Officials of member countries of the Eastern Mediterranean Gas Forum (EMGF) meeting in Cairo on Thursday finalised the forum's policy foundation framework that would upgrade it to an international government organisation, a statement by Egypt's petroleum ministry said.
The ministerial meeting, the third for the forum that was established last year, was attended by the ministers and representatives of Cyprus, Egypt, Greece, Israel, Italy, Palestine, and Jordan. Representatives from the European Union and the World Bank attended the meetings, alongside guests from the US and France.
The framework of the EMGF, once completed, will be sent to the European Union to be reviewed, then it will be signed by the founding members, the statement noted.
Addressing the members of the forum, Egyptian Petroleum Minister Tarek El-Molla said the East Mediterranean countries agreed to "cooperate to overcome major challenges and developments in the region that have resulted in geopolitical and economic problems with the aim of continuing the development of natural resources in the region."
The forum aims at "alleviating political tensions and promoting peace and stability" through economic and regional cooperation among the participating countries, the Egyptian minister said.
During the meeting, France requested to join the East Mediterranean Gas Forum as a member, and the US expressed interest to join as "a permanent observer," the ministry said in a separate statement.
On the sidelines of the gathering, the Egyptian minister discussed with the Cypriots counterpart steps to set up a planned pipeline connecting Cyprus’ Aphrodite gas field to Egypt’s Idku liquefied natural gas plant under a 2018 agreement. El-Molla discussed potential investment opportunities in gas exploration in Egypt in talks with his Greek counterpart.
The forum was created in January 2019 to "create a regional gas market, optimise resource development, cut the cost of infrastructure, offer competitive prices and improve trade ties,” Egypt's petroleum ministry said at the time.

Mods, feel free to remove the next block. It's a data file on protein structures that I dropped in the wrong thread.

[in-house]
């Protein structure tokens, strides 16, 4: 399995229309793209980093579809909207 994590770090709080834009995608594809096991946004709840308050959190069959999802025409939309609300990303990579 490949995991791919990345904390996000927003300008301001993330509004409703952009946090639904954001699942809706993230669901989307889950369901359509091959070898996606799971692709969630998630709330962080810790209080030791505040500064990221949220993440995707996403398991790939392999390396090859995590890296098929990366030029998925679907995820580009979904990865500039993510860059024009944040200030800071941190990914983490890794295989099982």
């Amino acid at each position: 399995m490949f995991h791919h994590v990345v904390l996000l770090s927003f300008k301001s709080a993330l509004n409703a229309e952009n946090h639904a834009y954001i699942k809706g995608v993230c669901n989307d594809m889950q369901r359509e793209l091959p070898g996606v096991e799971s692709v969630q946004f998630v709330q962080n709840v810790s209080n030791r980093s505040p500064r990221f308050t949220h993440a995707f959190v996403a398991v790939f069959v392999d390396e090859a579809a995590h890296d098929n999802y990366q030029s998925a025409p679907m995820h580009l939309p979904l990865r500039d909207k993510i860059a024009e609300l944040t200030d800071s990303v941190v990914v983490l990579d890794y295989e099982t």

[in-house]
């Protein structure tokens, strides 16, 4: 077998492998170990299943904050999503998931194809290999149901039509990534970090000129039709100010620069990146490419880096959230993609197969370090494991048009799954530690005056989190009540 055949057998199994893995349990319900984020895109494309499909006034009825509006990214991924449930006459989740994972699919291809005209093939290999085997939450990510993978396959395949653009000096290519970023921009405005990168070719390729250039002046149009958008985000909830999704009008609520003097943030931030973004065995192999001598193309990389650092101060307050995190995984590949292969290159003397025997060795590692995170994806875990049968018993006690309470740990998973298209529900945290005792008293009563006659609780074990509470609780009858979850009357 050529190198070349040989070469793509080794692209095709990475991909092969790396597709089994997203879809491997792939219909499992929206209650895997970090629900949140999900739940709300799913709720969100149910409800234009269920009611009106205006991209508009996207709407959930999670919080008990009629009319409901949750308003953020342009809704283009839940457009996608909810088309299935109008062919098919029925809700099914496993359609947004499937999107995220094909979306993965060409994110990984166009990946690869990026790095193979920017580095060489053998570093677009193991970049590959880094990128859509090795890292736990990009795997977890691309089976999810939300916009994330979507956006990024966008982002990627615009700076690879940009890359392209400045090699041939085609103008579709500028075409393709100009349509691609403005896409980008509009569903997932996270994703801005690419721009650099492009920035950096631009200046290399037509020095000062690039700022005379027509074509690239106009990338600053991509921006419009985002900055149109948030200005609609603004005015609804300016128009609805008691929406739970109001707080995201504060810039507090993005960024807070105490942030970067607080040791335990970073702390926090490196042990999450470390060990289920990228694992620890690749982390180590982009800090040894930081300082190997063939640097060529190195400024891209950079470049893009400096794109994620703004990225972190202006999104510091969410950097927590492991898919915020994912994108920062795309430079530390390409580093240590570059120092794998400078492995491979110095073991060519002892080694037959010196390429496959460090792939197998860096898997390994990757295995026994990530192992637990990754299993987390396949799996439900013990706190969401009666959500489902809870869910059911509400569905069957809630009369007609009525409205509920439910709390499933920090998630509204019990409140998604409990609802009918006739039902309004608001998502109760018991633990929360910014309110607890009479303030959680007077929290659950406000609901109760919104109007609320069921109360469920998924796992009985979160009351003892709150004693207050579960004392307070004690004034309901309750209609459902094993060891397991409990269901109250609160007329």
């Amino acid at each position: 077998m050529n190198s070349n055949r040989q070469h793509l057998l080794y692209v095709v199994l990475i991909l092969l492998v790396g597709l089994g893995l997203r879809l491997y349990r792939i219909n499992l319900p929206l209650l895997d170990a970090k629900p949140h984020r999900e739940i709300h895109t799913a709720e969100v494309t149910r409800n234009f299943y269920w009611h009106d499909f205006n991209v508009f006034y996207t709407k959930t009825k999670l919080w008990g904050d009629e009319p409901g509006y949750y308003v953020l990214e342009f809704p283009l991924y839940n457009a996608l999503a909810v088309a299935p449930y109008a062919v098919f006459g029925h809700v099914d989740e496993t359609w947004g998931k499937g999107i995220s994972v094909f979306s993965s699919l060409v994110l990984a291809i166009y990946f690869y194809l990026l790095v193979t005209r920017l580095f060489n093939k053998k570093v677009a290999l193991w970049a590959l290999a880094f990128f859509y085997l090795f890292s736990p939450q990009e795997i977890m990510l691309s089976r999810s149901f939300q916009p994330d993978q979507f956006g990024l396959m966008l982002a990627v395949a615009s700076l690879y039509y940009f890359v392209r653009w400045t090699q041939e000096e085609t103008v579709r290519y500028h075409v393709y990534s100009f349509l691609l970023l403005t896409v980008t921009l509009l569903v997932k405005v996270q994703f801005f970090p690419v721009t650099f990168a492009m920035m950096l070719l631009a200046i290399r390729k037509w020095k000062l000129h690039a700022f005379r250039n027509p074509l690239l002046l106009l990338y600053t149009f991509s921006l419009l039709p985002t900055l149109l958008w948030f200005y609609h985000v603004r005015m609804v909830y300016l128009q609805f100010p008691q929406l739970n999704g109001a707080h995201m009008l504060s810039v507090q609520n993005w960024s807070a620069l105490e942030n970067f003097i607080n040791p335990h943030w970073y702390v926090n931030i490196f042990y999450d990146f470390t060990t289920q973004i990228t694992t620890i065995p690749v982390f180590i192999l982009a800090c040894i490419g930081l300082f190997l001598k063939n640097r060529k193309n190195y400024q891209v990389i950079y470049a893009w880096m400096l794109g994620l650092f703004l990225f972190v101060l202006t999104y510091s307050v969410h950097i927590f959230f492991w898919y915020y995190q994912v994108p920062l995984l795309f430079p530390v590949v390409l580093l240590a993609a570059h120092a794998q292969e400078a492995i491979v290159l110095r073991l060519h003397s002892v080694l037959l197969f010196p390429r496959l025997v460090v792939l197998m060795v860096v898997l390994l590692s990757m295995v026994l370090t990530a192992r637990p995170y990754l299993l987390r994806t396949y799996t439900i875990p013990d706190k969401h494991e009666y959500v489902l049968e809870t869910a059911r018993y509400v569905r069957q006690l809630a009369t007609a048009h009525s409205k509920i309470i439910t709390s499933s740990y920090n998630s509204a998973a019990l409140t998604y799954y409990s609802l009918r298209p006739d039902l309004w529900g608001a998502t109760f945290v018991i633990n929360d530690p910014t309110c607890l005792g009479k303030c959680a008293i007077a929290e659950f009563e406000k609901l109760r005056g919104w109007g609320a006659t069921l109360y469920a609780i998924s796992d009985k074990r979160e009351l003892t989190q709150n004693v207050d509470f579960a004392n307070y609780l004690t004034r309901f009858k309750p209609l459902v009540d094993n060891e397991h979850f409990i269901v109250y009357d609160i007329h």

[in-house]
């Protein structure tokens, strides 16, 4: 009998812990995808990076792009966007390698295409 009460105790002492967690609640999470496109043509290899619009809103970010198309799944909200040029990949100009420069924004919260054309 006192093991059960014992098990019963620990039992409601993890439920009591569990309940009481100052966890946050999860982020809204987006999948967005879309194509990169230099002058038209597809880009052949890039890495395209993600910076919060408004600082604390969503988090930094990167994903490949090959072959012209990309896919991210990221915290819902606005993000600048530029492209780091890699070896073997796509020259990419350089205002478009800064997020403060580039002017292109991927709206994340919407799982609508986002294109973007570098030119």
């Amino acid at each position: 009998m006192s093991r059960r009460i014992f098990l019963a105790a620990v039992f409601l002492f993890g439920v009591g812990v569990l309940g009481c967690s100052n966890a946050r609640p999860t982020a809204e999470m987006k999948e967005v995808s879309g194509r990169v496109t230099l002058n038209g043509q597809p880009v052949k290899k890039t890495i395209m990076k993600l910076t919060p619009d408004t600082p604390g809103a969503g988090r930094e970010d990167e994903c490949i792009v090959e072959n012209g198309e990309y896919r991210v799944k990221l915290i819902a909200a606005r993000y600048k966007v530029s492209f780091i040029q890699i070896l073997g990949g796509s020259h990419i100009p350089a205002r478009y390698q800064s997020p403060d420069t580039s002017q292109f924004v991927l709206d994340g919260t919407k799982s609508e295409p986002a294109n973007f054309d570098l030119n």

The second ministerial meeting of the organisation, based in Cairo, was held in November 2019 where members agreed to work to promote gas reserves in the region, estimated at 122 trillion cubic feet.
The East Mediterranean countries will meet next in Cairo in the second quarter of this year, the ministry said.
Mediterranean countries neighbouring Turkey were incensed by a maritime deal signed between Turkey and the Tripoli-based government of Libya in November, under which Ankara claimed vast areas of the sea.
Turkish President Recep Tayyip Erdogan said his country will begin exploring for gas in the Eastern Mediterranean this year. He added in remarks earlier on Thursday that it is now "legally impossible" for exploration and drilling activities or a pipeline in the areas between Libya and Turkey without the latter's approval.
On Wednesday, Israel began exporting natural gas to Egypt to be processed at Egyptian liquefied natural gas factories before being re-exported to Europe.
Earlier this month, Israel, Greece, and Cyprus signed an agreement to set up a pipeline in the East Mediterranean to ship gas to Europe, a project that Turkey opposes.
Egyptian Minister of Petroleum Tarek el-Molla attends the East Mediterranean Gas Forum (EMGF), in Cairo, on January 16, 2020. (AFP)